Chancellor Philip Hammond will ban pensions cold calling in the Autumn Statement next week with scammers facing fines of up to £500,000.
Under the proposed regime, all calls where a business has no existing relationship with the consumer will be forbidden. This includes scammers targeting those who are opted-in to receiving third-party communications.
The announcement follows the pensions sector getting behind a petition to ban pension cold calling that was started by Red Circle Financial Planning director Darren Cooke in September.
The proposals also include wider measures to crack down on pension scams including giving firms more powers to block suspicious transfers.
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The Treasury says scammers could be behind as many as one in 10 pension transfer requests.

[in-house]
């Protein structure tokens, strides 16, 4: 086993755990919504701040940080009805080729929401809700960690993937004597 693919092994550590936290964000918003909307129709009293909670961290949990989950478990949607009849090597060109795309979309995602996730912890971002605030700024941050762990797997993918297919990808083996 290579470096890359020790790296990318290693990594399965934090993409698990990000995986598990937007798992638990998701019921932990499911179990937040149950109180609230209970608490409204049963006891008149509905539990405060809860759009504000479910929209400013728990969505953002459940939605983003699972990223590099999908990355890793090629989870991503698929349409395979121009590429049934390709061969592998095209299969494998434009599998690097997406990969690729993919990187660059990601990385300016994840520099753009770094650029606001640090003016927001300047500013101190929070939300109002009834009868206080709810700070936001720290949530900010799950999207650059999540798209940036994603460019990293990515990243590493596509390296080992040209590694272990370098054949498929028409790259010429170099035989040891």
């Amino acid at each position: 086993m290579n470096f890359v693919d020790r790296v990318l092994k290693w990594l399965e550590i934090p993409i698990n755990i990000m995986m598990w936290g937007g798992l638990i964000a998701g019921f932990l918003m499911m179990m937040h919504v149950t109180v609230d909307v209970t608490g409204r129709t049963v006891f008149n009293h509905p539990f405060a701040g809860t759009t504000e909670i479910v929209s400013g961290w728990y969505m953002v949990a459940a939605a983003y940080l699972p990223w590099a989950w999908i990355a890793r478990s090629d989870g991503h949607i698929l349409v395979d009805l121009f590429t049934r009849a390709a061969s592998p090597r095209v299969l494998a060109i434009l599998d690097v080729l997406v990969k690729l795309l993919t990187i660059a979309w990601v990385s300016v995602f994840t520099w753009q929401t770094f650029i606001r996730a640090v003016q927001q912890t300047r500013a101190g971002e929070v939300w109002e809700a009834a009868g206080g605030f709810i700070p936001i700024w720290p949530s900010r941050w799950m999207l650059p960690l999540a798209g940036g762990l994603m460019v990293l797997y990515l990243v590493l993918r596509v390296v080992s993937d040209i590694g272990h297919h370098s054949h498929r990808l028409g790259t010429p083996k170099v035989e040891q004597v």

The proposals will also suggest making it harder for scammers to open fraudulent pension schemes. It plans to do this by stopping small self-administered schemes from setting up by using a dormant company as the sponsoring employer.
A statement from the Treasury says there is one pension cold call made every eight seconds with almost 11 million pensioners targeted each year.
According to the Treasury, savers reported estimated losses of almost £19m to pensions scams between April 2015 and March 2016.
The Treasury statement says: “With signs that pension fraud is on the increase, the Chancellor believes that introducing hard-hitting changes – to stop scams before they occur – is more important than ever.”
The Government will consult on the proposals before the end of the year and the next steps will be announced in the Budget.